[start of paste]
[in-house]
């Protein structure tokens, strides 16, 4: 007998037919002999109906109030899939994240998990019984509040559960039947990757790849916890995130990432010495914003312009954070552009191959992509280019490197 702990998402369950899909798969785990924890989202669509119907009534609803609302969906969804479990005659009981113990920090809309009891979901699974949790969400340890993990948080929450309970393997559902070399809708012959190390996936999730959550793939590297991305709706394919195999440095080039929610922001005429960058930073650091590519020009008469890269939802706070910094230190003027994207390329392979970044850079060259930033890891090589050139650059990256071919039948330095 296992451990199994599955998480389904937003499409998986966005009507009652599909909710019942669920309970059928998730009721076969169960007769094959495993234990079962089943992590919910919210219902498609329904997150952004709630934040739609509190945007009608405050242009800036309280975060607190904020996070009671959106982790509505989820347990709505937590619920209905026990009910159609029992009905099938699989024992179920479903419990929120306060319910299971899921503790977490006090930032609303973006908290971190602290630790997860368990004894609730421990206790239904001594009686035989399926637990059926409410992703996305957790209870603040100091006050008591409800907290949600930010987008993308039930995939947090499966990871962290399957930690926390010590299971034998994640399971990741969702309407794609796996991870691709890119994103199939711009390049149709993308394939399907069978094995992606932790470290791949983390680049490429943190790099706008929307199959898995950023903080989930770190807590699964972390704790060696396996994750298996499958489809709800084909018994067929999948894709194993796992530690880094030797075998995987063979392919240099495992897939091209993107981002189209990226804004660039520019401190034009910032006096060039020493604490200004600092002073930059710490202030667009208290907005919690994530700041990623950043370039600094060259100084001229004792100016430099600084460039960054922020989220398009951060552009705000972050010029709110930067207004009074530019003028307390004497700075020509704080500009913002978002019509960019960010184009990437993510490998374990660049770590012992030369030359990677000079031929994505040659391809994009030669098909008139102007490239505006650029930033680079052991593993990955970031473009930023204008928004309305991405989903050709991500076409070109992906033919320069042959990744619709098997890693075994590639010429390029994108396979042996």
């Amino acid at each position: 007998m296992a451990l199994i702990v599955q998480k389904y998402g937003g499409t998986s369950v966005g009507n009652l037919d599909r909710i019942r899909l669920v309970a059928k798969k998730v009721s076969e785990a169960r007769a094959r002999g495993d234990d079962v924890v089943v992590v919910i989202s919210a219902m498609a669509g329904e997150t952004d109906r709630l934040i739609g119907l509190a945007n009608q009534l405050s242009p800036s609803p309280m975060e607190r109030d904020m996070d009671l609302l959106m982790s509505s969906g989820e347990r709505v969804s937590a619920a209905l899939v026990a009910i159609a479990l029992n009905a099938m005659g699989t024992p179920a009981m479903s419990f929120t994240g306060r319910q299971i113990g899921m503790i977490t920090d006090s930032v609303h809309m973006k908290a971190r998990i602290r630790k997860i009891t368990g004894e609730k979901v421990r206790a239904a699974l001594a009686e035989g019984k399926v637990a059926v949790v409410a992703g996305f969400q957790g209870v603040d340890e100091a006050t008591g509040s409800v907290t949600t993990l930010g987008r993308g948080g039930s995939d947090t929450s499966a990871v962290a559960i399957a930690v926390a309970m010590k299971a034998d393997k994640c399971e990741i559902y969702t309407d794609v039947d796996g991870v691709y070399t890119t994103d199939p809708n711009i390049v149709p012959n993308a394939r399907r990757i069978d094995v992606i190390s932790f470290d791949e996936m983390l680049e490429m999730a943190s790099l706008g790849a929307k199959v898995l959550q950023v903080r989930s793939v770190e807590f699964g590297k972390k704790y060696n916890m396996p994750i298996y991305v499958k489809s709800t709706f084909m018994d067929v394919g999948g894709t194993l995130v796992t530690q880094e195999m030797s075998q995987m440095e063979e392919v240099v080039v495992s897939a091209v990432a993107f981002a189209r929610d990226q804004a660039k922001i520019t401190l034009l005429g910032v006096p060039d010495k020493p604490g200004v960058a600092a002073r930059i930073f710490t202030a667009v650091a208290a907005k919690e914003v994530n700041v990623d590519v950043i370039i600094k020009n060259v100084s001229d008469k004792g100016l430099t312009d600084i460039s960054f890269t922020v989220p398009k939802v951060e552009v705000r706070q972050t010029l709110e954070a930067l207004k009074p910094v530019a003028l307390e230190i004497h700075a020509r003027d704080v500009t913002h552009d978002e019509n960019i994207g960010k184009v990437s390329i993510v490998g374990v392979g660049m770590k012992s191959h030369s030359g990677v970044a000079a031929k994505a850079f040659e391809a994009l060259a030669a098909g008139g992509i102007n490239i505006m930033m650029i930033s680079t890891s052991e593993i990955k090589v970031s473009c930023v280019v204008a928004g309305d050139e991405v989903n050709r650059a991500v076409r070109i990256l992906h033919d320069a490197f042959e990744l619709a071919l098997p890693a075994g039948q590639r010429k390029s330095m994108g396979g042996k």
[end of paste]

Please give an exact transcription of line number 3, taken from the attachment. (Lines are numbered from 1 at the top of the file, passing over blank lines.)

């Amino acid at each position: 007998m296992a451990l199994i702990v599955q998480k389904y998402g937003g499409t998986s369950v966005g009507n009652l037919d599909r909710i019942r899909l669920v309970a059928k798969k998730v009721s076969e785990a169960r007769a094959r002999g495993d234990d079962v924890v089943v992590v919910i989202s919210a219902m498609a669509g329904e997150t952004d109906r709630l934040i739609g119907l509190a945007n009608q009534l405050s242009p800036s609803p309280m975060e607190r109030d904020m996070d009671l609302l959106m982790s509505s969906g989820e347990r709505v969804s937590a619920a209905l899939v026990a009910i159609a479990l029992n009905a099938m005659g699989t024992p179920a009981m479903s419990f929120t994240g306060r319910q299971i113990g899921m503790i977490t920090d006090s930032v609303h809309m973006k908290a971190r998990i602290r630790k997860i009891t368990g004894e609730k979901v421990r206790a239904a699974l001594a009686e035989g019984k399926v637990a059926v949790v409410a992703g996305f969400q957790g209870v603040d340890e100091a006050t008591g509040s409800v907290t949600t993990l930010g987008r993308g948080g039930s995939d947090t929450s499966a990871v962290a559960i399957a930690v926390a309970m010590k299971a034998d393997k994640c399971e990741i559902y969702t309407d794609v039947d796996g991870v691709y070399t890119t994103d199939p809708n711009i390049v149709p012959n993308a394939r399907r990757i069978d094995v992606i190390s932790f470290d791949e996936m983390l680049e490429m999730a943190s790099l706008g790849a929307k199959v898995l959550q950023v903080r989930s793939v770190e807590f699964g590297k972390k704790y060696n916890m396996p994750i298996y991305v499958k489809s709800t709706f084909m018994d067929v394919g999948g894709t194993l995130v796992t530690q880094e195999m030797s075998q995987m440095e063979e392919v240099v080039v495992s897939a091209v990432a993107f981002a189209r929610d990226q804004a660039k922001i520019t401190l034009l005429g910032v006096p060039d010495k020493p604490g200004v960058a600092a002073r930059i930073f710490t202030a667009v650091a208290a907005k919690e914003v994530n700041v990623d590519v950043i370039i600094k020009n060259v100084s001229d008469k004792g100016l430099t312009d600084i460039s960054f890269t922020v989220p398009k939802v951060e552009v705000r706070q972050t010029l709110e954070a930067l207004k009074p910094v530019a003028l307390e230190i004497h700075a020509r003027d704080v500009t913002h552009d978002e019509n960019i994207g960010k184009v990437s390329i993510v490998g374990v392979g660049m770590k012992s191959h030369s030359g990677v970044a000079a031929k994505a850079f040659e391809a994009l060259a030669a098909g008139g992509i102007n490239i505006m930033m650029i930033s680079t890891s052991e593993i990955k090589v970031s473009c930023v280019v204008a928004g309305d050139e991405v989903n050709r650059a991500v076409r070109i990256l992906h033919d320069a490197f042959e990744l619709a071919l098997p890693a075994g039948q590639r010429k390029s330095m994108g396979g042996k």